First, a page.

“Older age increases mortality for most other diseases too, so that was not an uncommon finding, but if you have an older person with a lot of comorbid conditions with Still’s disease, you need to be much more vigilant,” said Dr. Mehta. She said that DIC should be a red flag for clinicians. “Patients with Still’s disease who have Disseminated Intravascular Coagulation have really bad outcomes, so watch for signs and symptoms of this, adjust the expectations of the patient and family, and start treating aggressively at the first sign of DIC,” said Dr. Mehta.

While prospective studies of Still’s would be ideal to get a firm grasp on the disease, said Dr. Mehta, the new study, with one of the largest cohorts of Still’s disease patients, is the best data available so far. “Before this study, we did not have any idea of Still’s disease patients in the U.S. and predictors of worse outcomes,” she said. “Now, at least in the U.S., we know that Asians have worse outcomes and so do patients who have Disseminated Intravascular Coagulation.”

About HSS | Hospital for Special Surgery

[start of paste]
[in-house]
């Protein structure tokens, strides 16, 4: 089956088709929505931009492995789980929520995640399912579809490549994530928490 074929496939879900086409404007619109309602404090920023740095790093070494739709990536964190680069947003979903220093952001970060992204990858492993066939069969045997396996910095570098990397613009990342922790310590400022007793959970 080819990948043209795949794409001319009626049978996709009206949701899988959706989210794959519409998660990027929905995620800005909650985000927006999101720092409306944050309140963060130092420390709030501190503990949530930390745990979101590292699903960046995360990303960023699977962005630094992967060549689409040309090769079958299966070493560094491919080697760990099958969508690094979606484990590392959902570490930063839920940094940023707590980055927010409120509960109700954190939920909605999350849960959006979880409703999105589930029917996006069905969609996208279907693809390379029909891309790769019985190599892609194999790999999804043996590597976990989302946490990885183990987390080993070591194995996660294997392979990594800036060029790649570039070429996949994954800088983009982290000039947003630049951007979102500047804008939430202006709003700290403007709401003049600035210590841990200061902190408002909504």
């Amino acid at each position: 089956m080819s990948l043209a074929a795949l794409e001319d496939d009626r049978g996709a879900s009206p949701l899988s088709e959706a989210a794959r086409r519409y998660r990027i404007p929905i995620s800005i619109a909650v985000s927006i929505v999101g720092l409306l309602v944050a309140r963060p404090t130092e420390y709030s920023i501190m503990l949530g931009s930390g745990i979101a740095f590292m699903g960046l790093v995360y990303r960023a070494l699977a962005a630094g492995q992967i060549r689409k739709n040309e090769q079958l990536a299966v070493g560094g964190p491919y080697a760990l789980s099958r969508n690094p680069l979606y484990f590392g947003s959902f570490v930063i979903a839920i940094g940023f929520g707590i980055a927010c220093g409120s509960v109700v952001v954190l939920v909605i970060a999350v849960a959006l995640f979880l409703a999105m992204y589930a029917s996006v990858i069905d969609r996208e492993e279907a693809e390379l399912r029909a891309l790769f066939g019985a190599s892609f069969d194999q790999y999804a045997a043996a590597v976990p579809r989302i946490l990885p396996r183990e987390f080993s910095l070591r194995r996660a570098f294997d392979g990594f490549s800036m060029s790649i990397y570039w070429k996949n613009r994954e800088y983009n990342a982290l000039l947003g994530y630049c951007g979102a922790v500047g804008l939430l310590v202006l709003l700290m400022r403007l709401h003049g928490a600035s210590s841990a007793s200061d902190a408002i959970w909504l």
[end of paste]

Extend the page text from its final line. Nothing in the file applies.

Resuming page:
HSS is the world’s leading academic medical center focused on musculoskeletal health. At its core is Hospital for Special Surgery, nationally ranked No. 1 in orthopedics (for the tenth consecutive year), No. 3 in rheumatology by U.S. News & World Report (2019-2020), and named a leader in pediatric orthopedics by U.S. News & World Report “Best Children’s Hospitals” list (2019-2020). Founded in 1863, the Hospital has one of the lowest infection rates in the country and was the first in New York State to receive Magnet Recognition for Excellence in Nursing Service from the American Nurses Credentialing Center four consecutive times. The global standard total knee replacement was developed at HSS in 1969. An affiliate of Weill Cornell Medical College, HSS has a main campus in New York City and facilities in New Jersey, Connecticut and in the Long Island and Westchester County regions of New York State. In addition, HSS will be opening a new facility in Florida in early 2020. In 2018, HSS provided care to 139,000 patients and performed more than 32,000 surgical procedures, and people from all 50 U.S. states and 80 countries travelled to receive care at HSS. There were more than 37,000 pediatric visits to the HSS Lerner Children’s Pavilion for treatment by a team of interdisciplinary experts. In addition to patient care, HSS leads the field in research, innovation and education. The HSS Research Institute comprises 20 laboratories and 300 staff members focused on leading the advancement of musculoskeletal health through prevention of degeneration, tissue repair and tissue regeneration. The HSS Global Innovation Institute was formed in 2016 to realize the potential of new drugs, therapeutics and devices. The HSS Education Institute is the world’s leading provider of education on musculoskeletal health, with its online learning platform offering more than 600 courses to more than 21,000 medical professional members worldwide. Through HSS Global Ventures, the institution is collaborating with medical centers and other organizations to advance the quality and value of musculoskeletal care and to make world-class HSS care more widely accessible nationally and internationally. www.hss.edu.